Art collecting is often perceived to be reserved for millionaires and not an accessible task for the young, broke student. However, there are ways to get into this elusive and seemingly elitist hobby.
Saatchi Art’s Chief Curator, Rebecca Wilson, has made some very helpful suggestions for the first-time art collector on a student budget. Unsurprisingly, originals are more expensive. However, Wilson suggests looking to photography and limited edition prints for buying on a budget. These pieces are often created in multiples, significantly reducing the cost of production and their consequent selling price.
Wilson states that “photography is a great medium for first-time buyers to focus on. Often, prices for photographs are lower than for paintings or sculpture, and photography can be an especially striking medium that is endlessly enjoyable to live with.”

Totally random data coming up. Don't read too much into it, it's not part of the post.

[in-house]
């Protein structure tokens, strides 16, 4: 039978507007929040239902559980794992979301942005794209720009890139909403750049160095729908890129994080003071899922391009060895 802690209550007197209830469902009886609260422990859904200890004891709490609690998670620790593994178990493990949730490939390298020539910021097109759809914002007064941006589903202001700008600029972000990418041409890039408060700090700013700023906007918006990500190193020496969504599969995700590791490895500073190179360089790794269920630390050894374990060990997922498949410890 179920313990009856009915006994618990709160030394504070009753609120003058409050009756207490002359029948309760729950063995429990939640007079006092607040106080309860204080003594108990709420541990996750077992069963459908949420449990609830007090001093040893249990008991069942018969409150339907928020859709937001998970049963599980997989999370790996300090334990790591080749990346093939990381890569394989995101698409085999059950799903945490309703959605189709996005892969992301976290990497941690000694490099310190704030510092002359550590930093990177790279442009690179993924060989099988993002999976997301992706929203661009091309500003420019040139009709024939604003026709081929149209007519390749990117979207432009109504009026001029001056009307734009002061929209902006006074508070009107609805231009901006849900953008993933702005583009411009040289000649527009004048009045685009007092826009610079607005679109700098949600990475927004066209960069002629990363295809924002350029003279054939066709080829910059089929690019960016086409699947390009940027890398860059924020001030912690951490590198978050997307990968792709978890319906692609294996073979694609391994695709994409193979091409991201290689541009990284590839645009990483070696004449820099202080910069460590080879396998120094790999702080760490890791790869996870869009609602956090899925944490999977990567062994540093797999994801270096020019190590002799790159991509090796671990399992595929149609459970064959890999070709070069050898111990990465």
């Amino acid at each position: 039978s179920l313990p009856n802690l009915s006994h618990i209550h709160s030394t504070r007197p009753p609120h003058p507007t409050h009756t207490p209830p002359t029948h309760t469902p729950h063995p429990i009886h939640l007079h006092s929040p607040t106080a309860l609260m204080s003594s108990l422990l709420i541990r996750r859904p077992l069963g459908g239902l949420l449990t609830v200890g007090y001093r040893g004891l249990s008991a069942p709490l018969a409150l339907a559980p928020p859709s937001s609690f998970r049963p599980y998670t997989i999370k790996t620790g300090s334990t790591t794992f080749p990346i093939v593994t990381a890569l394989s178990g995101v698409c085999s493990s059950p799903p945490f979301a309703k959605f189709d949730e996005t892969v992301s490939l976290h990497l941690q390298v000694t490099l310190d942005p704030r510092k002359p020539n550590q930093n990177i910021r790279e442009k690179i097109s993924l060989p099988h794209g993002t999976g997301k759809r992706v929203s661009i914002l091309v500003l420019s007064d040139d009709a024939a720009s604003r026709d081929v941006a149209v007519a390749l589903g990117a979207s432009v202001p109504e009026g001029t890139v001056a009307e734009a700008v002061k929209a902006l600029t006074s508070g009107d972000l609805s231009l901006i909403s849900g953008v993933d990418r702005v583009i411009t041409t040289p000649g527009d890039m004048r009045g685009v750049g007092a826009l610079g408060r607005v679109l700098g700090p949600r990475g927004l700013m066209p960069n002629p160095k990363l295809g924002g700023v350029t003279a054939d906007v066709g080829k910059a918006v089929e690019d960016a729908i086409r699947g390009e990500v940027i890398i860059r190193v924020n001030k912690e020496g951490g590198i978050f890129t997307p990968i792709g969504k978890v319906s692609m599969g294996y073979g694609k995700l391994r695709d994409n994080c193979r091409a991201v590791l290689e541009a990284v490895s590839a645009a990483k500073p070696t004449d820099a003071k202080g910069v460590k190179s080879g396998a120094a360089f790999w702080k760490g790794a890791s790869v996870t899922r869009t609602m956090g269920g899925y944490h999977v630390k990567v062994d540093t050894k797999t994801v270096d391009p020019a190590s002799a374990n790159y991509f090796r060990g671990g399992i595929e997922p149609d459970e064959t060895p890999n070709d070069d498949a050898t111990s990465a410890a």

Another tip from Wilson is shopping online. This cuts out the typical 50% gallery commission and allows you to browse at a more relaxed pace. In the current COVID climate, online shopping has improved no end, which doesn’t only benefit your weekly grocery shop. Sites like Saatchi Art, Minted, and Society6 boast an array of working artists’ pieces under £50.
Try to buy works by under-the-radar, emerging artists. Famous YBA works sell for tens of millions, but these aren’t the only pieces worth collecting. Shopping for art from local, emergent artists not only starts up your collection for a fraction of the price, but also supports the growth and development of the arts community and culture in your area, which is so important in these trying times.Most importantly of all, buy what you like. Buying art can be a practice in investment, and has its monetary profits, but the art you buy should be hung proudly on your walls and in your space. It’s no good having a piece you hate, when you could just as easily (and cheaply) purchase and enjoy an artwork you love.